Another healthy characteristic, the roots of which extended back to the very foundations of Saint Stephen’s, was the tradition of sending many men into the priesthood. The parish has presented an unusually large group of men for Holy Orders during the last seventeen years. In 1955 the following men either had been presented during Father Ward’s ministry or were preparing at that time for ordination or for the religious life: Hebert Bolles, Robert Orpen, Alan Smith, Harrington Gordon, Alan Maynard, Frederick Powers, Milton Hurdis, Henry Turnbull, Edgar Wells, Robert Duffy, James Frink, David Jenkins, Strathmore Kilkenny, and Arthur Williams.[68] Since that time Earl West has tried his vocation to the religious life at the Society of Saint John the Evangelist in Cambridge, Massachusetts, while Sheldon Watchorn presently is a junior professed member of the Order of Saint Francis in England. In 1961 the Reverend Alan Smith made his life profession at the Order of the Holy Cross, West Park, New York, and is now stationed in Liberia. Currently Howard Blunt is preparing for holy orders at Lehigh University.

In addition to encouraging vocations directly, Father Ward has also assisted both David Hogarth and Carl Layer, Brown University students not members of Saint Stephen’s, in obtaining admission to Nashotah House Seminary. Many Brown students from dioceses other than Rhode Island trace their spiritual home to Saint Stephen’s, while countless more have been thankful for its nurture along the road to the ministry.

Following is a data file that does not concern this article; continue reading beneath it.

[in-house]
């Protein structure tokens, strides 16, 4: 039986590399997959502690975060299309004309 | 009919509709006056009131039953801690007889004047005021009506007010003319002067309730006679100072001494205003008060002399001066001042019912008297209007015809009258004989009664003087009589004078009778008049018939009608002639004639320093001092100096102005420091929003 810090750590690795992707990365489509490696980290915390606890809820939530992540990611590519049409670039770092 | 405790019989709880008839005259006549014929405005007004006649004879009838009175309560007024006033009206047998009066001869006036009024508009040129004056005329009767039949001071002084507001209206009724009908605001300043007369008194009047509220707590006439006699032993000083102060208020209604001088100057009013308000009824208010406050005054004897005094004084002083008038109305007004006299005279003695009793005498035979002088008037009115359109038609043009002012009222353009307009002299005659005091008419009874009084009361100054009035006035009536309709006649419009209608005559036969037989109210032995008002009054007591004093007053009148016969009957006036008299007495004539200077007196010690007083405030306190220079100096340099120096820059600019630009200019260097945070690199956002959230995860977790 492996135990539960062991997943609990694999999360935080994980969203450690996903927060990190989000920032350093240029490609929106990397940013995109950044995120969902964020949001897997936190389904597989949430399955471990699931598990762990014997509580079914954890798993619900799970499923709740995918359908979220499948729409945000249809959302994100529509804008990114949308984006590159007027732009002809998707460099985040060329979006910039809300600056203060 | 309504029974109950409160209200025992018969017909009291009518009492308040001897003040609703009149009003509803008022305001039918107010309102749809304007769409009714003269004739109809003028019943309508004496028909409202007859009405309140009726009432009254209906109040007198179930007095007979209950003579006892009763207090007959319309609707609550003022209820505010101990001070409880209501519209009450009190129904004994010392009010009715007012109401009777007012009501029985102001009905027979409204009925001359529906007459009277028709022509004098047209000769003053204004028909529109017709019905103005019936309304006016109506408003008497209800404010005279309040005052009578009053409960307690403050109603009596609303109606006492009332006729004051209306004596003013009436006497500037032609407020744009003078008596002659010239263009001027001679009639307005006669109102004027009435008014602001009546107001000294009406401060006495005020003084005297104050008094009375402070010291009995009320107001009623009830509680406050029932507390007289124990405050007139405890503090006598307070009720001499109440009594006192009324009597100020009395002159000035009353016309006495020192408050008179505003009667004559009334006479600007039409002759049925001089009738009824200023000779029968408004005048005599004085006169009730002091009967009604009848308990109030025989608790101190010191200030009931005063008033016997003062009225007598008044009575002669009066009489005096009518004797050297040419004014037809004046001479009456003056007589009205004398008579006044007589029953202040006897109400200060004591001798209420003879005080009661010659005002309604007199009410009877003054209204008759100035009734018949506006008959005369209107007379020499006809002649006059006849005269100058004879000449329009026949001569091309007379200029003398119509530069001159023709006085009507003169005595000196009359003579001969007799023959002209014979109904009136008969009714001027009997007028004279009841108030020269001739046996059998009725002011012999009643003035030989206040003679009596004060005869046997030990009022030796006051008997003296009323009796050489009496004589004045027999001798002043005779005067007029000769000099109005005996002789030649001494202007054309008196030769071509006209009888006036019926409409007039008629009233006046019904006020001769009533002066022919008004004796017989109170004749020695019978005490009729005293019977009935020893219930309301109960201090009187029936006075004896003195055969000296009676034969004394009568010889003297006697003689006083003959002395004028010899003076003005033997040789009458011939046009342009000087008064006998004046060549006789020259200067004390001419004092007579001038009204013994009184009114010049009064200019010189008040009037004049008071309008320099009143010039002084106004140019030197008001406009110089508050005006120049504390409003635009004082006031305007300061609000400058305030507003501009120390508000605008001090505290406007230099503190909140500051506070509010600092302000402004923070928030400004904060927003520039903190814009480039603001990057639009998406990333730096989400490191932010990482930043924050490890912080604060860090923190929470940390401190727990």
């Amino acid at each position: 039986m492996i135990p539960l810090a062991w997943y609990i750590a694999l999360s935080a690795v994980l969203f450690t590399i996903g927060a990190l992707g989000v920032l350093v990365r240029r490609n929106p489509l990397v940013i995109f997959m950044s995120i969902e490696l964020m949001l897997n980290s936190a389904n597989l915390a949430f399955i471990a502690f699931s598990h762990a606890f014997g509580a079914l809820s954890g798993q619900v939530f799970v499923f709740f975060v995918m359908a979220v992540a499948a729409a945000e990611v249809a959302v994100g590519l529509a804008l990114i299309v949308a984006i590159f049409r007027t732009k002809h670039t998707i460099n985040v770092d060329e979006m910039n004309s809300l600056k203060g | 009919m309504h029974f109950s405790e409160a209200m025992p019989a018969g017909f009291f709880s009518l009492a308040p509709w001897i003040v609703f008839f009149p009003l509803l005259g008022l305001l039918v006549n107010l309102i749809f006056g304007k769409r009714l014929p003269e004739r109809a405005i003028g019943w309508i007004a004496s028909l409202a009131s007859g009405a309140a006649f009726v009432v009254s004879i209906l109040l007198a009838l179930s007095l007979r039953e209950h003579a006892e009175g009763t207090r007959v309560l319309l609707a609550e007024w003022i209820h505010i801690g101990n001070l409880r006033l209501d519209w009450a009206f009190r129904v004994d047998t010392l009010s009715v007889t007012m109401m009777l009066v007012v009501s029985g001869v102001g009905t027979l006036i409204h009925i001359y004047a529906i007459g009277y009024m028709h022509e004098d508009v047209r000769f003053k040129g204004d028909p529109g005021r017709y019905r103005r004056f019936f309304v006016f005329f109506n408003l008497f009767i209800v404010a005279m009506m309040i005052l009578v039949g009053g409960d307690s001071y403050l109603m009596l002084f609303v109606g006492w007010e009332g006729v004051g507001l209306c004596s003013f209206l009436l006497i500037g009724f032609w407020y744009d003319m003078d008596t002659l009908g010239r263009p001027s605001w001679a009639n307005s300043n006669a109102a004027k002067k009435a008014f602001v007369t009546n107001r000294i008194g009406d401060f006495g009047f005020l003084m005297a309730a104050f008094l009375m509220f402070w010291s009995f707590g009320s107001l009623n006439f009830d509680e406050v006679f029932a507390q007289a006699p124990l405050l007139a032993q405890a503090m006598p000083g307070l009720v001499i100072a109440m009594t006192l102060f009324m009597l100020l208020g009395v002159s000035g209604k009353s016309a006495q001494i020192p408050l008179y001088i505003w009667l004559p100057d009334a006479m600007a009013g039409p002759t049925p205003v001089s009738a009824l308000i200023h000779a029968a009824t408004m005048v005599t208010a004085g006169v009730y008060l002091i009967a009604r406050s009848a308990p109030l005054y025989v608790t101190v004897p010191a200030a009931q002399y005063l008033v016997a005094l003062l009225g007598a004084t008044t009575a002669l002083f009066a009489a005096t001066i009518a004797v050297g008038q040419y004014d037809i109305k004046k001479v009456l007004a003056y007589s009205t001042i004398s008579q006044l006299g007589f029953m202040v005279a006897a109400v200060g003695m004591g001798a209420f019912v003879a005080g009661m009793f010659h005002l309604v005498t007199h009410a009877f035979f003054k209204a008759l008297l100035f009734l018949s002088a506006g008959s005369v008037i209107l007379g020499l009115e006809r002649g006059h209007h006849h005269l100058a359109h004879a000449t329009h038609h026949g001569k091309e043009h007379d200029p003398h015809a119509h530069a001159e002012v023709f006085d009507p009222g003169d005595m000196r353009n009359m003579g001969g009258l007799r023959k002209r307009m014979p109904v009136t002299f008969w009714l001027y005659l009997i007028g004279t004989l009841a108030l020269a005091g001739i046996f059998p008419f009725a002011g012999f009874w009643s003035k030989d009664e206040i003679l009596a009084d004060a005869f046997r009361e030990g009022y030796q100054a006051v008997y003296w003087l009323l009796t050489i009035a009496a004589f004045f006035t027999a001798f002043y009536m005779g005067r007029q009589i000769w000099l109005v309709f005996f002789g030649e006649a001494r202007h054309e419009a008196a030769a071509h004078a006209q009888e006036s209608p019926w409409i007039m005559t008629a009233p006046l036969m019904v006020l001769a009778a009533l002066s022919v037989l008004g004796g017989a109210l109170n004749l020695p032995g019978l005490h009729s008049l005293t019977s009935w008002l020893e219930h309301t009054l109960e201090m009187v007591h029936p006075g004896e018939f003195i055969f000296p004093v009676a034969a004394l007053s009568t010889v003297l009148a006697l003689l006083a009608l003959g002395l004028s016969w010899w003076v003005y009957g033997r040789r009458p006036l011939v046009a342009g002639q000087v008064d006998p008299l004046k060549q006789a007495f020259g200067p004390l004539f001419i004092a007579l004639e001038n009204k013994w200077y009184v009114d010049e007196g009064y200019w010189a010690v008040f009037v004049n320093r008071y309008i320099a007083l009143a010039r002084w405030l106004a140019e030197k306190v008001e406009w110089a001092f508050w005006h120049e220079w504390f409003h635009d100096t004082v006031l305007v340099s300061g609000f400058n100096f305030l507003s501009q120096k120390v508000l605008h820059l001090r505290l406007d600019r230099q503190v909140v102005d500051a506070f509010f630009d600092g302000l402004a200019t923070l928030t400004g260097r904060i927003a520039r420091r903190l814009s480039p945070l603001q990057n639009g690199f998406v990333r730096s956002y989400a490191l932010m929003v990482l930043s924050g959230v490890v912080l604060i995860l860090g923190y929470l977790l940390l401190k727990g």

In 1956 the rector and vestry faced a potentially serious financial problem when they confronted the fact that in two years the pledges obtained through the Wells Company canvass had dropped by more than $10,000, due to removals, deaths, and reduction in pledges. The fact that the corporation was then carrying a $176,000 debt at 4 per cent interest made the 1956 pledge decrease to $41,982.40 all the more dangerous.[69] By means of hard work and careful planning the rector and vestry were able, after several years, to bring the annual pledges to the high mark set by the 1954 campaign. Perhaps the successful investment policy of the vestry’s Finance Committee has, during the past decade, led Saint Stephen’s people to rest too comfortably with regard to pledge support. The Finance Committee is composed of some of Providence’s leading financiers, and the resulting growth of the general endowment fund bears witness to their good stewardship of personal time and talents.